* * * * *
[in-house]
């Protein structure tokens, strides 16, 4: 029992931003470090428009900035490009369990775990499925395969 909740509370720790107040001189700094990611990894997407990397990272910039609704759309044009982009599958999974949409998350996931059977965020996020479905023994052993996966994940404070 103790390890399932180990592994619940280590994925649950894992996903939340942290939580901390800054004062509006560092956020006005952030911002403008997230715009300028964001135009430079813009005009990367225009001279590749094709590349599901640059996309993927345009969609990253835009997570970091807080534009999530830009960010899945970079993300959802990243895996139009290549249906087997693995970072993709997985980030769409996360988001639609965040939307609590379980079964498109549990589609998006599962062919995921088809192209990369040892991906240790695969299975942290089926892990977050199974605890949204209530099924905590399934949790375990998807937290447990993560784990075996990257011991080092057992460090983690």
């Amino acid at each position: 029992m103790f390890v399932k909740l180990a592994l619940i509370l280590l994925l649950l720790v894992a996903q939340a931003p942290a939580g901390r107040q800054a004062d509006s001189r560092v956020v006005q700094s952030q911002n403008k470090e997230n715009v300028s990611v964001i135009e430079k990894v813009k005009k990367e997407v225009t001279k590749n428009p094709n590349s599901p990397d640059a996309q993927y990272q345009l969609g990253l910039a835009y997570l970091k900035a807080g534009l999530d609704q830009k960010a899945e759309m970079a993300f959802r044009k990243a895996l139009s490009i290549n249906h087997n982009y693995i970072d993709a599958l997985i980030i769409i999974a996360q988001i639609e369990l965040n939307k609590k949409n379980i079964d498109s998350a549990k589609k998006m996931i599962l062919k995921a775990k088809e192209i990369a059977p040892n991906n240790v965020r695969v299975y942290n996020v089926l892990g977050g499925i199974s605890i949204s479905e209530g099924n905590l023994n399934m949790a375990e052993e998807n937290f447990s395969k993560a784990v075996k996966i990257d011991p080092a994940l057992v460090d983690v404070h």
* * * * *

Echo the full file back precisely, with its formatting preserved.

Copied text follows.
[in-house]
């Protein structure tokens, strides 16, 4: 029992931003470090428009900035490009369990775990499925395969 909740509370720790107040001189700094990611990894997407990397990272910039609704759309044009982009599958999974949409998350996931059977965020996020479905023994052993996966994940404070 103790390890399932180990592994619940280590994925649950894992996903939340942290939580901390800054004062509006560092956020006005952030911002403008997230715009300028964001135009430079813009005009990367225009001279590749094709590349599901640059996309993927345009969609990253835009997570970091807080534009999530830009960010899945970079993300959802990243895996139009290549249906087997693995970072993709997985980030769409996360988001639609965040939307609590379980079964498109549990589609998006599962062919995921088809192209990369040892991906240790695969299975942290089926892990977050199974605890949204209530099924905590399934949790375990998807937290447990993560784990075996990257011991080092057992460090983690």
């Amino acid at each position: 029992m103790f390890v399932k909740l180990a592994l619940i509370l280590l994925l649950l720790v894992a996903q939340a931003p942290a939580g901390r107040q800054a004062d509006s001189r560092v956020v006005q700094s952030q911002n403008k470090e997230n715009v300028s990611v964001i135009e430079k990894v813009k005009k990367e997407v225009t001279k590749n428009p094709n590349s599901p990397d640059a996309q993927y990272q345009l969609g990253l910039a835009y997570l970091k900035a807080g534009l999530d609704q830009k960010a899945e759309m970079a993300f959802r044009k990243a895996l139009s490009i290549n249906h087997n982009y693995i970072d993709a599958l997985i980030i769409i999974a996360q988001i639609e369990l965040n939307k609590k949409n379980i079964d498109s998350a549990k589609k998006m996931i599962l062919k995921a775990k088809e192209i990369a059977p040892n991906n240790v965020r695969v299975y942290n996020v089926l892990g977050g499925i199974s605890i949204s479905e209530g099924n905590l023994n399934m949790a375990e052993e998807n937290f447990s395969k993560a784990v075996k996966i990257d011991p080092a994940l057992v460090d983690v404070h």